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American Standard's $7 million integrated marketing campaign has helped it achieve double-digit sales gains, even as rival Kohler Co. spends 50% more than American Standard on ads alone.

American Standard's challenge is to do a lot with a little. A sec-ondary challenge is to change the perception of the plumbing fixtures marketer from an institutional, commercial manufacturer to a warm and fuzzy one appealing to consumers for their homes.

"The goal was to increase sales and market share," said Gary Uhl, process owner-product marketing for American Standard. "We really had a third goal early on to change and improve the image of American Standard as a consumer products company."

Carmichael Lynch, Minneapolis, conceived the campaign in 1993 and, like the most successful direct marketing efforts, it's been tweaked and tested over time -- adding elements, changing tactics and incorporating consumer feedback.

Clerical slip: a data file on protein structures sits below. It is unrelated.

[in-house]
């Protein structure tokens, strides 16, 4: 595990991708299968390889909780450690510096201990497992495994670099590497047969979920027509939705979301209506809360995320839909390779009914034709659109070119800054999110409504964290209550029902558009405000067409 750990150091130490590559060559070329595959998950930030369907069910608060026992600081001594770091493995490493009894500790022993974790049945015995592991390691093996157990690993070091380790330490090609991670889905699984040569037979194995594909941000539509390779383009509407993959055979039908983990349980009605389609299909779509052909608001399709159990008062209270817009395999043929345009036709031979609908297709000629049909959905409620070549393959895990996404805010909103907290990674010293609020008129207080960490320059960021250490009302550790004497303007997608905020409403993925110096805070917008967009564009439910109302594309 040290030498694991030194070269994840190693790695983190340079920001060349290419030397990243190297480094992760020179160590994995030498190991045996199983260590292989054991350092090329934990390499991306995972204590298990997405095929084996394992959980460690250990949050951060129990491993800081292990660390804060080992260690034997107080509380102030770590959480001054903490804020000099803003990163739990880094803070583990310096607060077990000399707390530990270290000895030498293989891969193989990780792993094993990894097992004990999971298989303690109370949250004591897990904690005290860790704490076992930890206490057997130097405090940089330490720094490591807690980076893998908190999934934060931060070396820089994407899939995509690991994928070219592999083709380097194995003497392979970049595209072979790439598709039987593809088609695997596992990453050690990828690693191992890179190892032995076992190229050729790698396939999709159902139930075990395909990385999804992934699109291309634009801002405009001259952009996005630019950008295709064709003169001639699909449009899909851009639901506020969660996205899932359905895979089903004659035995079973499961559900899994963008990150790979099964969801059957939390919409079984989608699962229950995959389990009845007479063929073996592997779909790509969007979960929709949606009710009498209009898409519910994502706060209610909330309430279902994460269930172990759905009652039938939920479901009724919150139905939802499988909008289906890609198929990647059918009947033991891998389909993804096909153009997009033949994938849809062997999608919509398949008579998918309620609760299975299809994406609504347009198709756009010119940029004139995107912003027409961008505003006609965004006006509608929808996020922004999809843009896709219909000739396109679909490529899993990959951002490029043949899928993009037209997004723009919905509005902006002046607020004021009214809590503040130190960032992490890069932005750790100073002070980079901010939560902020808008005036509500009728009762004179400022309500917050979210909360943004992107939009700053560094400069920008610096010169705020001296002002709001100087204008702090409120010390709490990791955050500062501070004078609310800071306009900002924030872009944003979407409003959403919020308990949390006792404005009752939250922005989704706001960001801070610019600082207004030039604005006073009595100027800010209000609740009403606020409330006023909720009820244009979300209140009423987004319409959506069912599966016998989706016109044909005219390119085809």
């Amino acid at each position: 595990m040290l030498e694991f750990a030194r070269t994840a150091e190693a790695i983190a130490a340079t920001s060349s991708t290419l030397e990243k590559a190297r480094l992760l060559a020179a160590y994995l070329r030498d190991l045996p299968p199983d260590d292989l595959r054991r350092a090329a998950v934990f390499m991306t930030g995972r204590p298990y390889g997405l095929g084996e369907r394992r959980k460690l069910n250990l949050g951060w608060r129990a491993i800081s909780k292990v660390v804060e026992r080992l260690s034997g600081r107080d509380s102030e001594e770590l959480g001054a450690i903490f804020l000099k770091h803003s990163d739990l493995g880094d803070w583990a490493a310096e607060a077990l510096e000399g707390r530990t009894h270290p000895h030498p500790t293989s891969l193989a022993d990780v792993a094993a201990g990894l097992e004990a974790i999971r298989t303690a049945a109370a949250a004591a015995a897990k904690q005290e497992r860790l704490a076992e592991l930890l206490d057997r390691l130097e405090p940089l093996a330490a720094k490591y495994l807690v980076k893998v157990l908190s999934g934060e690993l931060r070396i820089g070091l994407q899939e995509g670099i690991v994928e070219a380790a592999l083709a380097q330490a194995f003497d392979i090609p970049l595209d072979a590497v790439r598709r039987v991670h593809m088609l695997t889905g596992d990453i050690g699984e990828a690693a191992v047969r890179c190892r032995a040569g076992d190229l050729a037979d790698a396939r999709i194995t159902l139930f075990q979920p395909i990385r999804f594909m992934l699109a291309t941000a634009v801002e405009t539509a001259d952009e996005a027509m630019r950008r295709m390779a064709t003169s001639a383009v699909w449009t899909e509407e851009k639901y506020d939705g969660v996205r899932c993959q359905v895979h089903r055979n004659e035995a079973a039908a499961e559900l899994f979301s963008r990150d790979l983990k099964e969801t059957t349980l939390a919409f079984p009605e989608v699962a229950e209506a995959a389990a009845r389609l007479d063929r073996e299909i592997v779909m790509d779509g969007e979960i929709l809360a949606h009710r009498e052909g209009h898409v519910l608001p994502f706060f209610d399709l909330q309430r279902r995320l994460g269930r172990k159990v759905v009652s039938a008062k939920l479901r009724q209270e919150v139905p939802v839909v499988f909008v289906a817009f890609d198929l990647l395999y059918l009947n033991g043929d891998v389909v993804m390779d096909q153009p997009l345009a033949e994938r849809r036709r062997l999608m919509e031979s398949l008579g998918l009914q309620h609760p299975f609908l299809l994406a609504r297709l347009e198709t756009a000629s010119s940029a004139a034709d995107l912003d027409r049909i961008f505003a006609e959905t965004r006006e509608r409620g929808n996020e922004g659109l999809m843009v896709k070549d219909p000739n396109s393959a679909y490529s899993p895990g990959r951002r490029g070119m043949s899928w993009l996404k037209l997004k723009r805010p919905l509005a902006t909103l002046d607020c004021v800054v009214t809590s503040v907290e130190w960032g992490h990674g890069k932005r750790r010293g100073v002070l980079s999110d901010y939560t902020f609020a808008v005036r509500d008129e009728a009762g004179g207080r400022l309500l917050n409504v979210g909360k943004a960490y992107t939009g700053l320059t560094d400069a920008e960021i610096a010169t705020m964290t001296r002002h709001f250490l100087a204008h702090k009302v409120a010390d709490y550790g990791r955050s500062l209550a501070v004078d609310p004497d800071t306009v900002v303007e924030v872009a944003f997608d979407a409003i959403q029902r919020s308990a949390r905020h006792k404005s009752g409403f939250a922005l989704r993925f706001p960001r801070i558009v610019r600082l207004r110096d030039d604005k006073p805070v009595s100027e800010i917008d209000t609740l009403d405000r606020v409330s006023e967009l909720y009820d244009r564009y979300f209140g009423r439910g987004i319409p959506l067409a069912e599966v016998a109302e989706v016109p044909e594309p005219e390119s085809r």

"Every year we do an analysis of how well ads pulled, how the response rates were, what ads were working and where ads worked best," Mr. Uhl said.

The first step in the latest version of the campaign is a direct response ad in shelter magazines inviting the reader to contact American Standard for more information. The tagline, "We want you to love your bathroom," is trumpeted from the cover of a brochure mailed to those prospects, introducing them in a humorous, casual tone to American Standard products and inviting them to send in a reply card.

American Standard launched a Web site ( last July as another point of contact for interested consumers, and it plans to expand efforts further this year.

"We're going to expand the advertising in 1999," Mr. Uhl said. "It's a good

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